RO: Under Section 7(j), that money is divided equally between CIRI and the ANCSA village corporations and at-large shareholders in the Cook Inlet region. Thus, CIRI keeps 50% for things like shareholder dividends, reinvestment, operating expenses and paying taxes.
The remaining 50% is paid out in the form of CIRI’s annual resource revenue—or 7(j)— distribution in two ways, depending on the type of shares owned:
- Payments made in connection with non-village (or “at-large”) shares are paid directly to the shareholder.
- Payments associated with village-class shares are paid to the underlying village corporations.
RC: If I own CIRI village-class shares, how much will my 7(j) distribution be?
RO: Although ANCSA requires regional corporations to pay 7(j) amounts associated with village-class shares to the associated villages, it does not require village corporations to distribute those amounts to their shareholders; that’s up to the directors of each individual village corporation.
RC: First quarter CIRI dividend amounts are typically announced before resource revenue distributions. Why?
RO: CIRI can’t immediately announce the amount of its 7(j) distributions because 1) The company must calculate how much has been received from the other regional corporations in connection with their 7(i) obligations; 2) CIRI has to close its prior-year accounting books to determine its own 7(i) obligations; and 3) CIRI must calculate how much 7(j) obligation we have based on the 7(i) revenues received from the other regional corporations and our own 7(i) sharing.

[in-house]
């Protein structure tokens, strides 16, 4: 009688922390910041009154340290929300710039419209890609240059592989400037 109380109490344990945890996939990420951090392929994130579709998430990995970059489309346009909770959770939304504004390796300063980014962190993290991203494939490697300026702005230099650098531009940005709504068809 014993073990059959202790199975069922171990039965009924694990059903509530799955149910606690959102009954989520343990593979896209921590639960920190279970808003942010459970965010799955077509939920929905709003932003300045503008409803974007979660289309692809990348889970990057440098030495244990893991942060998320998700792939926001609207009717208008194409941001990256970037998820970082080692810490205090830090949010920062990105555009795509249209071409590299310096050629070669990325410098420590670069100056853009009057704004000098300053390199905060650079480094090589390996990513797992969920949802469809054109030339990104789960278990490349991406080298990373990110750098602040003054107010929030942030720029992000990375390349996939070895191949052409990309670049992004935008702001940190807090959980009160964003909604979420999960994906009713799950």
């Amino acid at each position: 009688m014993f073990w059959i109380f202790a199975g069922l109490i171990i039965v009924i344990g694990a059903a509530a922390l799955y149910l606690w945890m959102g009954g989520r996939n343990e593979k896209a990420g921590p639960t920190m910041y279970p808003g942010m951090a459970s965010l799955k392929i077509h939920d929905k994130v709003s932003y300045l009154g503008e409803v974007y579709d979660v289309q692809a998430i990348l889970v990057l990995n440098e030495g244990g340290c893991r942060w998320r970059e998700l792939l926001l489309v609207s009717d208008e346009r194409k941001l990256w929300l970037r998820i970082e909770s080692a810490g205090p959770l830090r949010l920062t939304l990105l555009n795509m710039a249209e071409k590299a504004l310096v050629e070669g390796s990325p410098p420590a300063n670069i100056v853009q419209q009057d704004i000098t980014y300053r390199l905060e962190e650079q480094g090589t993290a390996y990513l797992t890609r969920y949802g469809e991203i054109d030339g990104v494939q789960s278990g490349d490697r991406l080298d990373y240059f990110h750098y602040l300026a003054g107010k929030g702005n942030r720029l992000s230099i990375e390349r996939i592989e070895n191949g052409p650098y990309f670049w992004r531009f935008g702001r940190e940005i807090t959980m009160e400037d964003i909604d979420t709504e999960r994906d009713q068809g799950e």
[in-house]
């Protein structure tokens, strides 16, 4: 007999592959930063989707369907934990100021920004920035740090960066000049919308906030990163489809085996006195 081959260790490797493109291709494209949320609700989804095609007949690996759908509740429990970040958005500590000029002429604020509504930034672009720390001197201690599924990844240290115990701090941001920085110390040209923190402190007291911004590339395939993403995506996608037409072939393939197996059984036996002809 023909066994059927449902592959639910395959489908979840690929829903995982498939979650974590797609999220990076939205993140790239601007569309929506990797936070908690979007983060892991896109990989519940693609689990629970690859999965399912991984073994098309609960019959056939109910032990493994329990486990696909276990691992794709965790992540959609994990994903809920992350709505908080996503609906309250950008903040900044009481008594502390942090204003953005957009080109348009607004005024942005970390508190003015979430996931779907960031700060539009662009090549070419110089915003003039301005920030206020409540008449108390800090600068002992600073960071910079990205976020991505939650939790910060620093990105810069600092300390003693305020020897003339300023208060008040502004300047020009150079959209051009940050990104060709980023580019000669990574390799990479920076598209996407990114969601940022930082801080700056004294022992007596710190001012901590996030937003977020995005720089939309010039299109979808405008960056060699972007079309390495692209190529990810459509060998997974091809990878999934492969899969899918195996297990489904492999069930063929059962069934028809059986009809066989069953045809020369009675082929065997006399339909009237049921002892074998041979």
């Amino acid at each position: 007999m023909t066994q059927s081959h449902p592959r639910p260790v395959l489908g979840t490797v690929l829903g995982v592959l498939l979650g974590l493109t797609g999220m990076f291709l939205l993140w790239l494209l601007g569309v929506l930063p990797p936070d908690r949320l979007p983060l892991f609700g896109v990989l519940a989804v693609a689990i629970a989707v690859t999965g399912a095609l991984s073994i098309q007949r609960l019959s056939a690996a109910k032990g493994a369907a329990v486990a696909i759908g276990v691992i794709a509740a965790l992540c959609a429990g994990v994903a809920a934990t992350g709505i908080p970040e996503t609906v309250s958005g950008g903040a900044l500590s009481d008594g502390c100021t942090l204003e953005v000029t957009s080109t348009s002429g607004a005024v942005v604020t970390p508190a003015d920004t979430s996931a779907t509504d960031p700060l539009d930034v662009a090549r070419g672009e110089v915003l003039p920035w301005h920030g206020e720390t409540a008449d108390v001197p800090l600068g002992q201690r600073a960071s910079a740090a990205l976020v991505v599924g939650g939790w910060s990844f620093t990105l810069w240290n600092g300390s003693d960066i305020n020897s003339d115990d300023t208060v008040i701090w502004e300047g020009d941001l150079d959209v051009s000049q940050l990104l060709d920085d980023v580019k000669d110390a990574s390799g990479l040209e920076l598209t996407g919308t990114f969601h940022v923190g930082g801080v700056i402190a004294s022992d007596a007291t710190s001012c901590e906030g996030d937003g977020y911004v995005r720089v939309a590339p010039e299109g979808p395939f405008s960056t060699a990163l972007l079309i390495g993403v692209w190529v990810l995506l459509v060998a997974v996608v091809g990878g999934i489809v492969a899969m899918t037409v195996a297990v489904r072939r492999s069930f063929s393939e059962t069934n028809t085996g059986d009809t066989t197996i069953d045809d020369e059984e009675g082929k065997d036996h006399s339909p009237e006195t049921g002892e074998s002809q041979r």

RC: How does the 7(j) calculation process work?
RO: 7(j) payments are typically made at the first available date after the 7(i) calculation is completed, which usually occurs the beginning of April. We have to make our 7(i) payments within 90 days of the date the amount owed is known, so we target March 31. As soon as that’s completed, we can make our 7(j) payments. The timing is really contingent on completion of the financial books and records for the prior fiscal year (i.e., receiving and paying or properly accounting for all prior-year expenses and income), completion of the audit work process— which usually takes, at a minimum, two-and-a-half months—and completion of the 7(i) report. CIRI then announces the amount of the 7(j) distribution in the Raven’s Circle, on its website and on the dividend hotline, with the actual distribution made shortly thereafter.
RC: Will the proposed CIRI Settlement Trust be used to pay 7(j) distributions in the future?
RO: No. The 7(j) payments that CIRI currently pays to at-large shareholders and village corporations each year come from payments that CIRI receives from other regional corporations. CIRI is obligated by law to make 7(j) from the funds it receives, and the Settlement Trust cannot satisfy that obligation. CIRI will continue to make 7(j) payments, and at-large shareholders will continue to receive an IRS Form 1099, which reports that income to the IRS.
For more information on CIRI resource revenue distributions, visit www.ciri.com/shareholders/benefits/dividends-and-distributions/resourcerevenue-distributions.